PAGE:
I recently read some new books that directly or indirectly discuss the Holocaust. All of them are worth reading. In different ways they open our eyes to how heinous humans can be, and they lead us to pray with John, “Come, Lord Jesus!” (Rev 22:20).
My favorites = books 5 and 6.
1. Neal Bascomb. Hunting Eichmann: How a Band of Survivors and a Young Spy Agency Chased Down the World’s Most Notorious Nazi. Boston: Houghton Mifflin Harcourt, 2009. Intriguing story. Excessively detailed. Would make a good modern movie.
2. George W. Bush. Decision Points. New York: Crown, 2010. Fascinating account of Bush’s life and presidency. Discusses the Middle East political quagmire, including Iranian President Mahmoud Ahmadinejad’s denial of the Holocaust.
4. Ben Macintyre. Operation Mincemeat: How a Dead Man and a Bizarre Plan Fooled the Nazis and Assured an Allied Victory. New York: Crown, 2010. Not as thrilling as I thought it’d be. Excessively detailed. Second half is much better than first half. Suggestion: Read Malcolm Gladwell’s “Pandoras Briefcase” instead.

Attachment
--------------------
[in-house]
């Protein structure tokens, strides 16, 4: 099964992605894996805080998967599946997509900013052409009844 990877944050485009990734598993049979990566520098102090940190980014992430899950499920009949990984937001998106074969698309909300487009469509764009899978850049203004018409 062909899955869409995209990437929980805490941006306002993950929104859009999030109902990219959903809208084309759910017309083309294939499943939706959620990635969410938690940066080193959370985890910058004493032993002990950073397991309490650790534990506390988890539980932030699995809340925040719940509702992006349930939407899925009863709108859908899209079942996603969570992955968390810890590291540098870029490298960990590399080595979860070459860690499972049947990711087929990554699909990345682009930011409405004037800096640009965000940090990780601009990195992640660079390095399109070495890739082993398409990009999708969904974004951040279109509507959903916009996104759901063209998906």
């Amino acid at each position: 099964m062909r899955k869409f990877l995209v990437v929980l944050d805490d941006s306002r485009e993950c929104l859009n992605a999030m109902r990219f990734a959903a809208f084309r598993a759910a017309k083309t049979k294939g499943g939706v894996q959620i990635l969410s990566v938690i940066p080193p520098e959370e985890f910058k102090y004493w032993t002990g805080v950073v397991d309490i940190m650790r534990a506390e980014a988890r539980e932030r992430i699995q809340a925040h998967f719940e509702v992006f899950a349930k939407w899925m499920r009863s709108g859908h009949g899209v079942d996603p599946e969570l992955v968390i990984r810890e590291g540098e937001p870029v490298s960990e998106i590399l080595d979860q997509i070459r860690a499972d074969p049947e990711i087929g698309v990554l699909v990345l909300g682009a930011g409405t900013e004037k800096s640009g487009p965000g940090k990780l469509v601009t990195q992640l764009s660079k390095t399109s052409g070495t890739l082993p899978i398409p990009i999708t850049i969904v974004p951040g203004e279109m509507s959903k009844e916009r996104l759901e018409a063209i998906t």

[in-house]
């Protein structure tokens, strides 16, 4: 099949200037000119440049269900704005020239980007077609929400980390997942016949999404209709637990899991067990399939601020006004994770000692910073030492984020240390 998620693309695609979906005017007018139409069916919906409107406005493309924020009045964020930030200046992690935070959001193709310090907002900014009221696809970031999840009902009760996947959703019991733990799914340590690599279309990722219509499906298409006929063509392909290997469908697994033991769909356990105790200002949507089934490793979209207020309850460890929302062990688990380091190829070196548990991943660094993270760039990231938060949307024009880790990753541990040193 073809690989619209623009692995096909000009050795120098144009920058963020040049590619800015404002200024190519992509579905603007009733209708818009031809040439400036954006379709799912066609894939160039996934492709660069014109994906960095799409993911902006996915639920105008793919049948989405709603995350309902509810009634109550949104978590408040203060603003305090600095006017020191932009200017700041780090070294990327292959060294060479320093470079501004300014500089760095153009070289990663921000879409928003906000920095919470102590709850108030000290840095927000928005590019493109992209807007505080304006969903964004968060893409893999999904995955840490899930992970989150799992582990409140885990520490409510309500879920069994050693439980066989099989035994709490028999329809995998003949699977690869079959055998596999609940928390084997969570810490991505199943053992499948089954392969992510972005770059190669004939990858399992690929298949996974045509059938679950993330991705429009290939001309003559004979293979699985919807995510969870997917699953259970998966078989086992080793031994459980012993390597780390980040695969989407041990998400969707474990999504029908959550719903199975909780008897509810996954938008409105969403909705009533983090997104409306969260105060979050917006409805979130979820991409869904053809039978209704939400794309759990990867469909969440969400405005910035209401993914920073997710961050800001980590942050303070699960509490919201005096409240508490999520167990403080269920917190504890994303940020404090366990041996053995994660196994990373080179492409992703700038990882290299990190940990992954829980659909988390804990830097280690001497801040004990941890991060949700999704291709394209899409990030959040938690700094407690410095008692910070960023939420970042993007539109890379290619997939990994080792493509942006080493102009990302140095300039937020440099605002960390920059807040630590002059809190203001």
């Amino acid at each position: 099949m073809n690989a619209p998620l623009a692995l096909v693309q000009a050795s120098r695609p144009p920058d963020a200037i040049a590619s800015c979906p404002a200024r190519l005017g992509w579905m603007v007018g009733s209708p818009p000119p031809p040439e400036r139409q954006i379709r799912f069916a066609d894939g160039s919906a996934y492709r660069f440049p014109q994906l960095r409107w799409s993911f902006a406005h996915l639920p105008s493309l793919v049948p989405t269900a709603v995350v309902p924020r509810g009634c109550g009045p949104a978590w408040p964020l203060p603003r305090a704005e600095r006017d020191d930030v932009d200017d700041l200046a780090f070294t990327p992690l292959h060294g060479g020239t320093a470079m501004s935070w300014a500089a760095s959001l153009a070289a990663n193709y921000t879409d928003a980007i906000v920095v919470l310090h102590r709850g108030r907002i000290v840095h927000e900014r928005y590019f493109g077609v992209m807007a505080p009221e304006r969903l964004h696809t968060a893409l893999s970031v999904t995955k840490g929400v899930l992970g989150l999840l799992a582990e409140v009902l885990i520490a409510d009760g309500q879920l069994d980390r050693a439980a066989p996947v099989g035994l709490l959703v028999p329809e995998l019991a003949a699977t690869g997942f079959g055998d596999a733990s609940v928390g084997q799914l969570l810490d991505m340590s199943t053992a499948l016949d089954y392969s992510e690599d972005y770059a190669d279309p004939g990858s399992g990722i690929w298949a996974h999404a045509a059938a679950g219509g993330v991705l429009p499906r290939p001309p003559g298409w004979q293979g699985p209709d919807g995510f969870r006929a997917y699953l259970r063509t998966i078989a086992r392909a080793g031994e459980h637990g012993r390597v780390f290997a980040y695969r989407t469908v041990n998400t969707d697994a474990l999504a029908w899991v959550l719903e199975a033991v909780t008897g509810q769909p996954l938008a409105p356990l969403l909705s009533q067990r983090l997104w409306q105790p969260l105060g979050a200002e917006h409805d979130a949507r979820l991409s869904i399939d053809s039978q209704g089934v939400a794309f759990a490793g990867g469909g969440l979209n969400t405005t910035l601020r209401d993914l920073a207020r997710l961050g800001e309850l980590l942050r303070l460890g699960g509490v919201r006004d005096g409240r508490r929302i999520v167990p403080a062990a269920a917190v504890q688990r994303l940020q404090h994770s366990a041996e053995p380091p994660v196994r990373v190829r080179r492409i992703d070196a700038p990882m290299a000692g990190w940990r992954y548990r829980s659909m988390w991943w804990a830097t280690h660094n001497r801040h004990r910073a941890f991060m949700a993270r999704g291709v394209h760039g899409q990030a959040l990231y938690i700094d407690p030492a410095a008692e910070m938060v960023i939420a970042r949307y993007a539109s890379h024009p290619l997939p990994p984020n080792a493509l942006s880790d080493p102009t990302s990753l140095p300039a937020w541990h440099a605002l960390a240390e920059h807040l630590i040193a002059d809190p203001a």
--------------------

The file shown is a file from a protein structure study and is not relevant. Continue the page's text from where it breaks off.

5. Eric Metaxas. Bonhoeffer: Pastor, Martyr, Prophet, Spy. Nashville: Nelson, 2010. Gripping, inspiring story. Filled with theological insights.
6. J. K. Rowling. Harry Potter and the Deathly Hallows. Vol. 7 of Harry Potter. 7 vols. New York: Levine, 2007. The Ministry of Magic : Lord Voldemort and non-pure-bloods (esp. Muggles) :: “The Ministry” of the Third Reich : Satan/Adolf Hitler and non-Arians (esp. Jews). (Jenni and I enjoyed listening to this audiobook again.)
7. Carl R. Trueman. Histories and Fallacies: Problems Faced in the Writing of History. Wheaton: Crossway, 2010. Proves why Holocaust Denial is nonsense by distinguishing between neutrality (which is “practically impossible” and “logically inconceivable”) and objectivity (pp. 17–21, 25–68; cf. “Example Two: Was Luther a Racist?” pp. 129–38).